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  • D-dimer testing: This test identifies compounds in the blood that can indicate clotting. While it cannot be used to confirm the diagnosis of DVT, it can help rule it out; and
  • Plethysmography, a test that measures changes in the blood volume of an extremity to determine if a blockage is present. To test for DVT, a blood pressure cuff is placed on the thigh above a suspected clot and inflated to temporarily obstruct blood flow returning from the leg. A lower cuff placed near the ankle records any increase in volume, either through changes in a weak electrical current or a change in the circumference of the leg. The upper cuff is then deflated to allow the leg to empty. In patients with DVT, there is no initial change in volume and the leg drains slowly after the top cuff is released. Plethysmography can adequately detect clots between the knee and groin but detects calf vein clots less than 20 percent of the time. Overall, it is somewhat less sensitive than ultrasound testing.

TREATMENT APPROACH

Compression stockings are used to treat varicose veins.
Compression stockings are used to treat varicose veins.
Varicose veins. Simple treatments can control most cases of varicose veins. They include:

  • Leg elevation: Leg elevation allows blood to drain from the legs.Patients should elevate the legs for 15 minutes 3 or 4 times daily.
  • Compression stockings: Compression stockings squeeze the veins. Compression stockings are tightest at the bottom of the legs, where the greatest pressure is needed, and gradually loosen toward the top of the legs. The pressure they create prevents blood from flowing backward and pooling.

If the symptoms are severe or if the above methods are ineffective at treating varicose veins, the physician may recommend the following:

  • Sclerotherapy: In sclerotherapy, the physician injects a chemical, called a sclerosant, into the affected veins. The chemical scleroses, or hardens, the veins from the inside out. The hardened veins are no longer able to fill with blood and eventually they are reabsorbed by the body. After sclerotherapy, blood returns to the heart through the remaining healthy veins. Sclerotherapy usually treats smaller varicose veins.
  • Endovascular ablation: Also known as thermal or radiofrequency ablation, endovascular ablation uses a thin, flexible catheter to destroy tissue inside a varicose vein. In this relatively new, minimally invasive procedure, the physician makes a tiny incision over a varicose vein and pulls a small part of the vein out of the body. A guide wire is inserted into the exposed vein, and a catheter sheath, or hollow tube, is then guided over the wire. The physician then passes a catheter through the sheath and into the vein itself. Ultrasound allows the physician to watch the catheter as it moves inside the vein. The tip of the catheter is equipped with tiny electrodes. These electrodes touch the inside of the vein wall and transmit bursts of radiofrequency energy, which heats the vein walls and destroys the tissue along the length of the vein. As with chemical sclerotherapy, the vein is then no longer able to carry blood, breaks up naturally, and is reabsorbed by the body.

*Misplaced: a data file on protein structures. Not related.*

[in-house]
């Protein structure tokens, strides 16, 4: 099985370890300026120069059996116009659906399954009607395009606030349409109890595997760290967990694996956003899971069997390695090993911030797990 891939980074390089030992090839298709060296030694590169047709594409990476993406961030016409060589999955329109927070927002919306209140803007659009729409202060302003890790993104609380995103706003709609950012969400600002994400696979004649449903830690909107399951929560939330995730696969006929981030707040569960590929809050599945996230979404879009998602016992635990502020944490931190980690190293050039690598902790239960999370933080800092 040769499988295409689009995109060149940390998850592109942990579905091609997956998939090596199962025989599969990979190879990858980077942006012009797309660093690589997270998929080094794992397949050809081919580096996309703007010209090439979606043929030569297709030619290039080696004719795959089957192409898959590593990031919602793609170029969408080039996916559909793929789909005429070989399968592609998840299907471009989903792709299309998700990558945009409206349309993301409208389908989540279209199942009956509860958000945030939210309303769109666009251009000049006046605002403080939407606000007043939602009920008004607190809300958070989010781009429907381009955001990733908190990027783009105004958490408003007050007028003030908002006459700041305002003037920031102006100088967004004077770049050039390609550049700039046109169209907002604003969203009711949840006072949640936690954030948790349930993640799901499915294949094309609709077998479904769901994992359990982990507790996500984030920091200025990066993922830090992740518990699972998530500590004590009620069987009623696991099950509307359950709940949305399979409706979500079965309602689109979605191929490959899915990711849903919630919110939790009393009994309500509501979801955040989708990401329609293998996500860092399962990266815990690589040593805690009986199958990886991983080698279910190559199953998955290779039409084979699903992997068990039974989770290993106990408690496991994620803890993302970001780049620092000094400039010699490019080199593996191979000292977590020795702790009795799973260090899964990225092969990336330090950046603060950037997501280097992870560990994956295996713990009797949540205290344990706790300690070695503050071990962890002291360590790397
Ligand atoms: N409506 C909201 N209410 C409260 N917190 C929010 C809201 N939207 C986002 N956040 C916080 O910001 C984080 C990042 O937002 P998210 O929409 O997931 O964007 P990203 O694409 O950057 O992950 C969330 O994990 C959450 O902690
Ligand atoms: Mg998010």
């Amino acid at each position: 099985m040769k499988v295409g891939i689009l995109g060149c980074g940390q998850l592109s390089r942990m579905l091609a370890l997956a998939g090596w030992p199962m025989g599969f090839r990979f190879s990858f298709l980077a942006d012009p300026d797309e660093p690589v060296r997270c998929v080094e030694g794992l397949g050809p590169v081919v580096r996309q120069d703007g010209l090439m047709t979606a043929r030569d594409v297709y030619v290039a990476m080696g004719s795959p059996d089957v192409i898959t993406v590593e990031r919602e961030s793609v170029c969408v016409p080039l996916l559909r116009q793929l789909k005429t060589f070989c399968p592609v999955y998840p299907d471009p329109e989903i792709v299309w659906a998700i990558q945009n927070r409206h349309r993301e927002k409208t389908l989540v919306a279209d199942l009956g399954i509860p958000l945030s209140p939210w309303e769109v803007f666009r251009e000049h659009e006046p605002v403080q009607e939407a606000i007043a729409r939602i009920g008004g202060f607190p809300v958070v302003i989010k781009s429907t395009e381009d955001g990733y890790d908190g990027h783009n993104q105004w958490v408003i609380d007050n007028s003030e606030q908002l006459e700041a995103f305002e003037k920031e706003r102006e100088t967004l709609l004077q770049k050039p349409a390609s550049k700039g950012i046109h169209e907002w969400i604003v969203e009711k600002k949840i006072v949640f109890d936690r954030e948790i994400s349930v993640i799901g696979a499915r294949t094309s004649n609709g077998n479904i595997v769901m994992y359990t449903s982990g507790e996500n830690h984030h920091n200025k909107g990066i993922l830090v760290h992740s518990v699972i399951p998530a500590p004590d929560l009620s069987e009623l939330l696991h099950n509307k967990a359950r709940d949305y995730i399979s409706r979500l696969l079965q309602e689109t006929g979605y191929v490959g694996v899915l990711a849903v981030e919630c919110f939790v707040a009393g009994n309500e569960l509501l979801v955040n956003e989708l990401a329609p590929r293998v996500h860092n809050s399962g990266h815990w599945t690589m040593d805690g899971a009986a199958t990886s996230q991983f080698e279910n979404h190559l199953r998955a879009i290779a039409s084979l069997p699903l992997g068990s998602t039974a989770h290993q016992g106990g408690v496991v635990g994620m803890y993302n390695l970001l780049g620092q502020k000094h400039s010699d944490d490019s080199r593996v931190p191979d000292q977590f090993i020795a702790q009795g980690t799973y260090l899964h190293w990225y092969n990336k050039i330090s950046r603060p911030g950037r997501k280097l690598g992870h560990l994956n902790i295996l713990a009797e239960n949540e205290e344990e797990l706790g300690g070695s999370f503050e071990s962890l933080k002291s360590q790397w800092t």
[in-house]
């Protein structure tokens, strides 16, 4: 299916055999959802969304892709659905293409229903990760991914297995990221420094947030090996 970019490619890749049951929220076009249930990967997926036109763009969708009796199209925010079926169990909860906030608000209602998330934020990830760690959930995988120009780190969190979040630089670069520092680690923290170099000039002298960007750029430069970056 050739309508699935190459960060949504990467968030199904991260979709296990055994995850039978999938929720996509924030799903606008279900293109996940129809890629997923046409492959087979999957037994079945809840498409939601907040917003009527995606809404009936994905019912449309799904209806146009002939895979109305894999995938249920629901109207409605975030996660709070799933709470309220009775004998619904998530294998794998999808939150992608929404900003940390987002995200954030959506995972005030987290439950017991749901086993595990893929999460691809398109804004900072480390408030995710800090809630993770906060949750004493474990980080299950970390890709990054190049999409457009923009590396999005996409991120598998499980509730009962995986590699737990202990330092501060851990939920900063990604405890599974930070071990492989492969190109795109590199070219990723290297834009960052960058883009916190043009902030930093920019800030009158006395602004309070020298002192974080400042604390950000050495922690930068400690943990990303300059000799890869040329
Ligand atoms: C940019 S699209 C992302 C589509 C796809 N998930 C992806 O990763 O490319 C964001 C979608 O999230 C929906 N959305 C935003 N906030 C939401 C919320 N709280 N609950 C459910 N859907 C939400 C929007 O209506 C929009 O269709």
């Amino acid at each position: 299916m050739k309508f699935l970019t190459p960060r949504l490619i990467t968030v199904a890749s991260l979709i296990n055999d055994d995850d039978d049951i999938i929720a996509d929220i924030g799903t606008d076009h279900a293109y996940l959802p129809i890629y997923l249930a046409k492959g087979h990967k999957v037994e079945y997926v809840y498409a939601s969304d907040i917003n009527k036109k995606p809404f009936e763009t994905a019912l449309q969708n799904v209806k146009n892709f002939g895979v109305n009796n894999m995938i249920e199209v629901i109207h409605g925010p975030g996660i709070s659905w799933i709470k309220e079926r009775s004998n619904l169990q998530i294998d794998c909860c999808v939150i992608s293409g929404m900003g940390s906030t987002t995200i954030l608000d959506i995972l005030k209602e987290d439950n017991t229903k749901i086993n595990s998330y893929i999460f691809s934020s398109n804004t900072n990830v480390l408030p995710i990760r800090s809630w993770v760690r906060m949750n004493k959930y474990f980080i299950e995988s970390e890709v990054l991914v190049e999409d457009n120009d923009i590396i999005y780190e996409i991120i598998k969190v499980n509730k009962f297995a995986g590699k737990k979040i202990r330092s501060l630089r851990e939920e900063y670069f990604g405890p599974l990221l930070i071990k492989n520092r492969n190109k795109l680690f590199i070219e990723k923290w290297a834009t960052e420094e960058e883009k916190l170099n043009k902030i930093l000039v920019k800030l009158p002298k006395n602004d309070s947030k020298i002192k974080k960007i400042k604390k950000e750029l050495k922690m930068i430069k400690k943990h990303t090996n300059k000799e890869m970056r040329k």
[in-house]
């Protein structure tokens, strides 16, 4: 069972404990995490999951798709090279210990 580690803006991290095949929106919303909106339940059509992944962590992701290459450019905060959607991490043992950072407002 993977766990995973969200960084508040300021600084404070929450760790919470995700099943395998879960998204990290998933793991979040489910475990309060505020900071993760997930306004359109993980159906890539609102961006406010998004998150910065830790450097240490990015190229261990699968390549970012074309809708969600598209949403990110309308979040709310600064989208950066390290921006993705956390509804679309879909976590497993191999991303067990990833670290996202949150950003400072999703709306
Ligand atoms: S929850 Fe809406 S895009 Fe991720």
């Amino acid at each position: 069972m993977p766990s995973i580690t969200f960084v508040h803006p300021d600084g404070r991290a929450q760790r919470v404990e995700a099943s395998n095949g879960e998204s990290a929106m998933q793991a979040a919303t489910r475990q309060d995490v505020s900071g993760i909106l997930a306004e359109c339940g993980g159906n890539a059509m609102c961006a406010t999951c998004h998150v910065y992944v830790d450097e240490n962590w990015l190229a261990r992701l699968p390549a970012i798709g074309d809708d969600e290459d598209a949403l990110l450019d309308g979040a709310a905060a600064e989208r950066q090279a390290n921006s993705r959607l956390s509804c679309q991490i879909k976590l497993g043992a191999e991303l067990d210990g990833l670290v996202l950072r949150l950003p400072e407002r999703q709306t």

• Endovenous laser treatment (EVLT): An emerging treatment for varicose veins, EVLT transmits laser energy through a tiny fiber that is inserted into a varicose vein via a catheter. The laser energy kills the tissue of the diseased portion of a varicose vein, causing the vein to close and eventually be reabsorbed by the body. According to recent research, the long-term results of EVLT are equal to or better than results for surgery (such as vein stripping), sclerotherapy, and radiofrequency ablation. However, more research is needed to verify the long-term results of EVLT.
  • Vein stripping: Vein stripping is used to remove large varicose veins and their tributaries. In this procedure, after making a small incision in the groin, the physician removes the great saphenous vein after disconnecting any tributary veins.
  • Small incision avulsion: An outpatient procedure that is performed under local anesthetic, small incision avulsion enables the physician to remove smaller varicose and spider veins. During the procedure, which is also called ambulatory phlebectomy, the physician removes varicose and spider veins through tiny incisions of about 2 to 3 millimeters. The physician grasps varicose veins with a tool called a phlebotomy hook and pulls them through the incisions. Because the incisions are so small, they need no stitches. Small incision avulsion can be performed in conjunction with vein stripping.

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